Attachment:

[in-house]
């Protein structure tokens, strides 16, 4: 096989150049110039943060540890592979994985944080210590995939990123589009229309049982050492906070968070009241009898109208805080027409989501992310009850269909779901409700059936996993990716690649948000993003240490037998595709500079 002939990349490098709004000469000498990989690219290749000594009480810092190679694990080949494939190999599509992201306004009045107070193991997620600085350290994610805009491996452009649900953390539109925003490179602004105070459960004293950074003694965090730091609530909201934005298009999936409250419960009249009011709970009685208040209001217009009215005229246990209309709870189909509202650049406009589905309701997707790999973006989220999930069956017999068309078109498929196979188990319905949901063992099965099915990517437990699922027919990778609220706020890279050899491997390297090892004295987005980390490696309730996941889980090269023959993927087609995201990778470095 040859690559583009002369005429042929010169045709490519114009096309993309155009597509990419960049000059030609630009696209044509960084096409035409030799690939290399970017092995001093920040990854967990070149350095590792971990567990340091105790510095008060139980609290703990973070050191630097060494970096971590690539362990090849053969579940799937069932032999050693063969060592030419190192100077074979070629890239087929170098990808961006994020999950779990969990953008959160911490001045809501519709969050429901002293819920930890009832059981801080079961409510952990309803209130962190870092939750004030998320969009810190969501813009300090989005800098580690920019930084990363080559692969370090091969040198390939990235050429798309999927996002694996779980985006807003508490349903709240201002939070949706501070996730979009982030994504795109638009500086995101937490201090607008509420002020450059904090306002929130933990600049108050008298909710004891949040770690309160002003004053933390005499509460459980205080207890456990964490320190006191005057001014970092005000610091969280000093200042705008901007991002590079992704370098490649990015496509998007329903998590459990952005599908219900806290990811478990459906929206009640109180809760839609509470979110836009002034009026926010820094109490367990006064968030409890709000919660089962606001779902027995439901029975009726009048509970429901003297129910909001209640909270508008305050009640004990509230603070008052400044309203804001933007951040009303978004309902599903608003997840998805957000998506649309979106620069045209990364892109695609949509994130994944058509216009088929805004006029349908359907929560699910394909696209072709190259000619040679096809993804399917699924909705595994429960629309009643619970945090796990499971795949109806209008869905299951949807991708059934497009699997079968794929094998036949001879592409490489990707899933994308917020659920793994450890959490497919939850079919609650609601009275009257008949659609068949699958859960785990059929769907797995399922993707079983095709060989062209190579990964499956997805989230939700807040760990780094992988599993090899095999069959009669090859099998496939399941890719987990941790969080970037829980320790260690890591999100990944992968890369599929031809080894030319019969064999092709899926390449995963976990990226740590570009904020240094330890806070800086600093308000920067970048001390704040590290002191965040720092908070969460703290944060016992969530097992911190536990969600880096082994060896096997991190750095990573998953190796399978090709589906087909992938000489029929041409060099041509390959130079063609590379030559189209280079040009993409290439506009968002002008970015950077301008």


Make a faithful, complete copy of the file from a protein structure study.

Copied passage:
[in-house]
């Protein structure tokens, strides 16, 4: 096989150049110039943060540890592979994985944080210590995939990123589009229309049982050492906070968070009241009898109208805080027409989501992310009850269909779901409700059936996993990716690649948000993003240490037998595709500079 002939990349490098709004000469000498990989690219290749000594009480810092190679694990080949494939190999599509992201306004009045107070193991997620600085350290994610805009491996452009649900953390539109925003490179602004105070459960004293950074003694965090730091609530909201934005298009999936409250419960009249009011709970009685208040209001217009009215005229246990209309709870189909509202650049406009589905309701997707790999973006989220999930069956017999068309078109498929196979188990319905949901063992099965099915990517437990699922027919990778609220706020890279050899491997390297090892004295987005980390490696309730996941889980090269023959993927087609995201990778470095 040859690559583009002369005429042929010169045709490519114009096309993309155009597509990419960049000059030609630009696209044509960084096409035409030799690939290399970017092995001093920040990854967990070149350095590792971990567990340091105790510095008060139980609290703990973070050191630097060494970096971590690539362990090849053969579940799937069932032999050693063969060592030419190192100077074979070629890239087929170098990808961006994020999950779990969990953008959160911490001045809501519709969050429901002293819920930890009832059981801080079961409510952990309803209130962190870092939750004030998320969009810190969501813009300090989005800098580690920019930084990363080559692969370090091969040198390939990235050429798309999927996002694996779980985006807003508490349903709240201002939070949706501070996730979009982030994504795109638009500086995101937490201090607008509420002020450059904090306002929130933990600049108050008298909710004891949040770690309160002003004053933390005499509460459980205080207890456990964490320190006191005057001014970092005000610091969280000093200042705008901007991002590079992704370098490649990015496509998007329903998590459990952005599908219900806290990811478990459906929206009640109180809760839609509470979110836009002034009026926010820094109490367990006064968030409890709000919660089962606001779902027995439901029975009726009048509970429901003297129910909001209640909270508008305050009640004990509230603070008052400044309203804001933007951040009303978004309902599903608003997840998805957000998506649309979106620069045209990364892109695609949509994130994944058509216009088929805004006029349908359907929560699910394909696209072709190259000619040679096809993804399917699924909705595994429960629309009643619970945090796990499971795949109806209008869905299951949807991708059934497009699997079968794929094998036949001879592409490489990707899933994308917020659920793994450890959490497919939850079919609650609601009275009257008949659609068949699958859960785990059929769907797995399922993707079983095709060989062209190579990964499956997805989230939700807040760990780094992988599993090899095999069959009669090859099998496939399941890719987990941790969080970037829980320790260690890591999100990944992968890369599929031809080894030319019969064999092709899926390449995963976990990226740590570009904020240094330890806070800086600093308000920067970048001390704040590290002191965040720092908070969460703290944060016992969530097992911190536990969600880096082994060896096997991190750095990573998953190796399978090709589906087909992938000489029929041409060099041509390959130079063609590379030559189209280079040009993409290439506009968002002008970015950077301008």